Google Conducts Major Test With SERP For Desktops

Peter Roesler, President - Web Marketing Pros

By Peter Roesler

President, Web Marketing Pros

googleDuring the past week, some desktop users may have noticed that their Google search engine result pages (SERPs) looked different, but looked normal on other computers. This isn’t the result of some new malware or NSA snooping, but rather, Google is conducting a large test to try out some new things. The changes relate to the look and feel of SERPs as well as the way ads are identified. This post will explain what’s happening at Google and what new design elements are being tested.

So what’s happening is that Google is doing a large A/B test to see how well the proposed redesign works. This means that some desktop and laptop users are seeing the traditional Google search results and some are seeing the new redesigned pages. In fact, TechCruch reported that some users could see one version on one browser and the other version on a different browser. Google will use the data gleaned from these test to decide on financial feasibility of the redesign. They are testing several elements at once, so it’s likely that some, if not all, won’t make the final cut.

When asked about the redesign at Search Marketing Expo last week, Google’s head of search, Anit Singhal was quoted as saying, “We are always testing things. We need to experiment to improve the product. Rest assured there’s a team of PhDs gathering every piece of data we can about our experiments and if it doesn’t benefit users, we don’t do it.”

There are several changes to the SERPs but the most notable for marketers is the change to the way ads are displayed. Rather than be in a shaded box with the ad mention at the very top in small letters, ads now don’t have the border, but have a flag with the word Ad in front of each ad. Some have decried this move as an attempt to make ad links harder to distinguish from regular results, but it’s more likely that Google has the exact opposite in mind. As was discussed earlier on this blog, the FTC has warned companies about native ads; making sure that every ad link is clearly marked as an ad is probably a move the FTC would approve of.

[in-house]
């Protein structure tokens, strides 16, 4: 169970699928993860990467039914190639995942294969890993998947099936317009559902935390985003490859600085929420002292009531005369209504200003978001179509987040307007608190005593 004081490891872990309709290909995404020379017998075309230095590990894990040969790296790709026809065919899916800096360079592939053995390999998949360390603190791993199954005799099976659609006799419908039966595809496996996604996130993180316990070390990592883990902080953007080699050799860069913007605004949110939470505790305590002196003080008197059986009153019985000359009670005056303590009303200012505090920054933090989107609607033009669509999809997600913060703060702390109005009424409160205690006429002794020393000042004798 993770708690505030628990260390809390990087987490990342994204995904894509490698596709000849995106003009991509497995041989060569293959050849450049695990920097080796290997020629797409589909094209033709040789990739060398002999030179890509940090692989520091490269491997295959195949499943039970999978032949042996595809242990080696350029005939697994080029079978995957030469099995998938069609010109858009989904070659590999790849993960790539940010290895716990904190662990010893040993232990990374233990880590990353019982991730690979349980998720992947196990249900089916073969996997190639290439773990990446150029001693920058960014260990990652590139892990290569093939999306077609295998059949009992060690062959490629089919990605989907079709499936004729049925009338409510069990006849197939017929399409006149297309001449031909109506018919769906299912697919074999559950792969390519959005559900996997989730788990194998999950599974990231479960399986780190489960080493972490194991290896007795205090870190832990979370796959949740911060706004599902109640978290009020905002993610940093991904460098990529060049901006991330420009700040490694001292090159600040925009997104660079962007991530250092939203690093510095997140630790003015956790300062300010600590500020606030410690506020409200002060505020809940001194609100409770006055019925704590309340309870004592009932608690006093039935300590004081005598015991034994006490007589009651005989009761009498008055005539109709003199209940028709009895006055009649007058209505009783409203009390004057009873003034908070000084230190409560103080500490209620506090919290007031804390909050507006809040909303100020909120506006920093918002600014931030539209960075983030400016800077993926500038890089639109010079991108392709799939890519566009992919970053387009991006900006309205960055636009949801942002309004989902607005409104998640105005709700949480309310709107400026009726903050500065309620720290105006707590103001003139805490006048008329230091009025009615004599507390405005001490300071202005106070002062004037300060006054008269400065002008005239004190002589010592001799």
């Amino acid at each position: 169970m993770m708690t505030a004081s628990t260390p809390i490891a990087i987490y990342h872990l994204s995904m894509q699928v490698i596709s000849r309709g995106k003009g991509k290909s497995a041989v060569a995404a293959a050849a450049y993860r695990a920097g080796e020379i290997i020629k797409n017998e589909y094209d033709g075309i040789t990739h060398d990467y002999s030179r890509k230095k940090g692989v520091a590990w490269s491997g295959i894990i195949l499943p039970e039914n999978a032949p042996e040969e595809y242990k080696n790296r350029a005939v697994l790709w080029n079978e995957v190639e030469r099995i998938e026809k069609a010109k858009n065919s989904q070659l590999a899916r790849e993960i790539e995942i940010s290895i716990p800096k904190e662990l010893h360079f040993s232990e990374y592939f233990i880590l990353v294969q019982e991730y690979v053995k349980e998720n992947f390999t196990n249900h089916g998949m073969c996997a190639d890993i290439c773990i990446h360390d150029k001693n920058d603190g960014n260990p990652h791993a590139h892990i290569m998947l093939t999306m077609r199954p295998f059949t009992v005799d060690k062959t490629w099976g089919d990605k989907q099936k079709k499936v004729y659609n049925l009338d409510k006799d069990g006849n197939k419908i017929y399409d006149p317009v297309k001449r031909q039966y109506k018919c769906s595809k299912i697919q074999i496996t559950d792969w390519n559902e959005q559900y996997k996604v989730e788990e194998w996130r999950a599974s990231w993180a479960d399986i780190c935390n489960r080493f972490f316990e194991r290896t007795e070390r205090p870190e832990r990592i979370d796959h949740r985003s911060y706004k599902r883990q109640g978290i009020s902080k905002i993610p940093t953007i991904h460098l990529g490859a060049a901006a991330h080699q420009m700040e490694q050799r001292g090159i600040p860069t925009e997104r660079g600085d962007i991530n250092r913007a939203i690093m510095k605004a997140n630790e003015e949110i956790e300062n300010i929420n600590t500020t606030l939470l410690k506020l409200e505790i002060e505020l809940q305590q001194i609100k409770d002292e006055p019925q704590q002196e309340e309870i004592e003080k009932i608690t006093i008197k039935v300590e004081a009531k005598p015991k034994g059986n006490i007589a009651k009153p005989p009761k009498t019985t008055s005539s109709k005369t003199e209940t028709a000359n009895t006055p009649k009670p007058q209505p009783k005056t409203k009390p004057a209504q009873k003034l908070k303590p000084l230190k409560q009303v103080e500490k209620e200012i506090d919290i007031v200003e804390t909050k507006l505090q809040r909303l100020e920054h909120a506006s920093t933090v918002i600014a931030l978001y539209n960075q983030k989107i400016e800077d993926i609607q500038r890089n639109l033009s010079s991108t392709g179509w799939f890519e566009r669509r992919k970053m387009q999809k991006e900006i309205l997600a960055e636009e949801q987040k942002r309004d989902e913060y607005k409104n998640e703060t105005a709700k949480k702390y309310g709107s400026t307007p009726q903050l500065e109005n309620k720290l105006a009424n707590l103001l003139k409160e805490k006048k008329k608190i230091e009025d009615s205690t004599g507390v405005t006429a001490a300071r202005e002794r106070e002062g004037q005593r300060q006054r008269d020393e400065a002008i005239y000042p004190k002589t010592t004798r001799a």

Aside from the ad changes, Google has also changed the look of the SERPs. Links are no longer underlined, they adjusted the line heights, and the font has been enlarged.

Jon Wiley, lead designer for Google Search, officially confirmed the changes on a Google+ post later in the week.

“Towards the end of last year we launched some pretty big design improvements for Search on mobile and tablet devices. Today we’ve carried over several of those changes to the desktop experience,” Wiley wrote. “We’ve increased the size of result titles, removed the underlines, and evened out all the line heights. This improves readability and creates an overall cleaner look. We’ve also brought over our new ad labels from mobile, making the multi-device experience more consistent.”

The feedback has been mixed. Some users have reported liking the changes in the first week, while others have been quick to decry them. Regardless of the changes, Google will remain one of the top advertising platforms for internet marketers, because it’s not like everyone is going to suddenly run to Bing. Besides, as was mentioned earlier by Singhal, Google won’t just plod through with changes that were affecting their click through rate and overall web traffic.


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